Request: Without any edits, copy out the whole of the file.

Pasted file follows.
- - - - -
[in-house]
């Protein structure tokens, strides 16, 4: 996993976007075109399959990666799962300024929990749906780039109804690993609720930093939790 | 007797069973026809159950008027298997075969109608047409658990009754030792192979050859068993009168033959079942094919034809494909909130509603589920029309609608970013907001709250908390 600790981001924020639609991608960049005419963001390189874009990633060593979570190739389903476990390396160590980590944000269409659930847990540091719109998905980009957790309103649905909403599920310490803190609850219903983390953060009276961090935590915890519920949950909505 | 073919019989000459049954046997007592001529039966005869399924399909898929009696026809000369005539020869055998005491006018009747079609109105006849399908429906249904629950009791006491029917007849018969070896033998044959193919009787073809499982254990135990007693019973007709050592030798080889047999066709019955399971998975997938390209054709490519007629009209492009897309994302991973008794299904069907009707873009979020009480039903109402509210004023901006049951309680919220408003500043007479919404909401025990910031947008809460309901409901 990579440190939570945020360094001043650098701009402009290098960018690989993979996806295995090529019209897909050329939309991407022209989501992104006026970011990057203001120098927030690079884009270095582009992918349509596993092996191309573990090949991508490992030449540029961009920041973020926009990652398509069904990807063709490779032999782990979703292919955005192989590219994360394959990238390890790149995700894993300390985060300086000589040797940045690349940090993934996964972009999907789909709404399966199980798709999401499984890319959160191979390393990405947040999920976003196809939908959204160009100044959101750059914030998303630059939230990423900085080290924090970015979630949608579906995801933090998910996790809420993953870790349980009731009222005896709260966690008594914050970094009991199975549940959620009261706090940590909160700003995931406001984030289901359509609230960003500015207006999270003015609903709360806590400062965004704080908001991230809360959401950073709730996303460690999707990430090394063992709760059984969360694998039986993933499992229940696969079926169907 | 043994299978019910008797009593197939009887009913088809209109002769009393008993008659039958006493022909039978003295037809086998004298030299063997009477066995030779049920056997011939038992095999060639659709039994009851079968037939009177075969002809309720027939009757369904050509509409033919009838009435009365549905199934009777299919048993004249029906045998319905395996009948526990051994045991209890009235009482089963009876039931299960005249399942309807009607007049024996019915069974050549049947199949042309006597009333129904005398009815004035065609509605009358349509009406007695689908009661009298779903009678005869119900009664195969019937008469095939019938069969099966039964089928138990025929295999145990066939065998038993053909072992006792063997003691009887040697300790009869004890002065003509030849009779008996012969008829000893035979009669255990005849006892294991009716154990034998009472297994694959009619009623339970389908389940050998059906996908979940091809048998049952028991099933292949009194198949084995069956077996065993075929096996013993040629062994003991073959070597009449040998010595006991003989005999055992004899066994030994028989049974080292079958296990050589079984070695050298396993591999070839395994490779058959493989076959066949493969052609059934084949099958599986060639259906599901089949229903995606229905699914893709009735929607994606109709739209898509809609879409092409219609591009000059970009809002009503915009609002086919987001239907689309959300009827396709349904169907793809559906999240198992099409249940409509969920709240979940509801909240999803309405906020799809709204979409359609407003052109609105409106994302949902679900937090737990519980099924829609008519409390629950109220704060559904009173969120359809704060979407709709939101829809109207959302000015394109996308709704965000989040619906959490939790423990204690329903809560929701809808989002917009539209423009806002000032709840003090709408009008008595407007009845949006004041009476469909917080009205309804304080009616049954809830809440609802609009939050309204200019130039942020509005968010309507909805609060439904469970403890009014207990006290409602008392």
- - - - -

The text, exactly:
[in-house]
């Protein structure tokens, strides 16, 4: 996993976007075109399959990666799962300024929990749906780039109804690993609720930093939790 | 007797069973026809159950008027298997075969109608047409658990009754030792192979050859068993009168033959079942094919034809494909909130509603589920029309609608970013907001709250908390 600790981001924020639609991608960049005419963001390189874009990633060593979570190739389903476990390396160590980590944000269409659930847990540091719109998905980009957790309103649905909403599920310490803190609850219903983390953060009276961090935590915890519920949950909505 | 073919019989000459049954046997007592001529039966005869399924399909898929009696026809000369005539020869055998005491006018009747079609109105006849399908429906249904629950009791006491029917007849018969070896033998044959193919009787073809499982254990135990007693019973007709050592030798080889047999066709019955399971998975997938390209054709490519007629009209492009897309994302991973008794299904069907009707873009979020009480039903109402509210004023901006049951309680919220408003500043007479919404909401025990910031947008809460309901409901 990579440190939570945020360094001043650098701009402009290098960018690989993979996806295995090529019209897909050329939309991407022209989501992104006026970011990057203001120098927030690079884009270095582009992918349509596993092996191309573990090949991508490992030449540029961009920041973020926009990652398509069904990807063709490779032999782990979703292919955005192989590219994360394959990238390890790149995700894993300390985060300086000589040797940045690349940090993934996964972009999907789909709404399966199980798709999401499984890319959160191979390393990405947040999920976003196809939908959204160009100044959101750059914030998303630059939230990423900085080290924090970015979630949608579906995801933090998910996790809420993953870790349980009731009222005896709260966690008594914050970094009991199975549940959620009261706090940590909160700003995931406001984030289901359509609230960003500015207006999270003015609903709360806590400062965004704080908001991230809360959401950073709730996303460690999707990430090394063992709760059984969360694998039986993933499992229940696969079926169907 | 043994299978019910008797009593197939009887009913088809209109002769009393008993008659039958006493022909039978003295037809086998004298030299063997009477066995030779049920056997011939038992095999060639659709039994009851079968037939009177075969002809309720027939009757369904050509509409033919009838009435009365549905199934009777299919048993004249029906045998319905395996009948526990051994045991209890009235009482089963009876039931299960005249399942309807009607007049024996019915069974050549049947199949042309006597009333129904005398009815004035065609509605009358349509009406007695689908009661009298779903009678005869119900009664195969019937008469095939019938069969099966039964089928138990025929295999145990066939065998038993053909072992006792063997003691009887040697300790009869004890002065003509030849009779008996012969008829000893035979009669255990005849006892294991009716154990034998009472297994694959009619009623339970389908389940050998059906996908979940091809048998049952028991099933292949009194198949084995069956077996065993075929096996013993040629062994003991073959070597009449040998010595006991003989005999055992004899066994030994028989049974080292079958296990050589079984070695050298396993591999070839395994490779058959493989076959066949493969052609059934084949099958599986060639259906599901089949229903995606229905699914893709009735929607994606109709739209898509809609879409092409219609591009000059970009809002009503915009609002086919987001239907689309959300009827396709349904169907793809559906999240198992099409249940409509969920709240979940509801909240999803309405906020799809709204979409359609407003052109609105409106994302949902679900937090737990519980099924829609008519409390629950109220704060559904009173969120359809704060979407709709939101829809109207959302000015394109996308709704965000989040619906959490939790423990204690329903809560929701809808989002917009539209423009806002000032709840003090709408009008008595407007009845949006004041009476469909917080009205309804304080009616049954809830809440609802609009939050309204200019130039942020509005968010309507909805609060439904469970403890009014207990006290409602008392």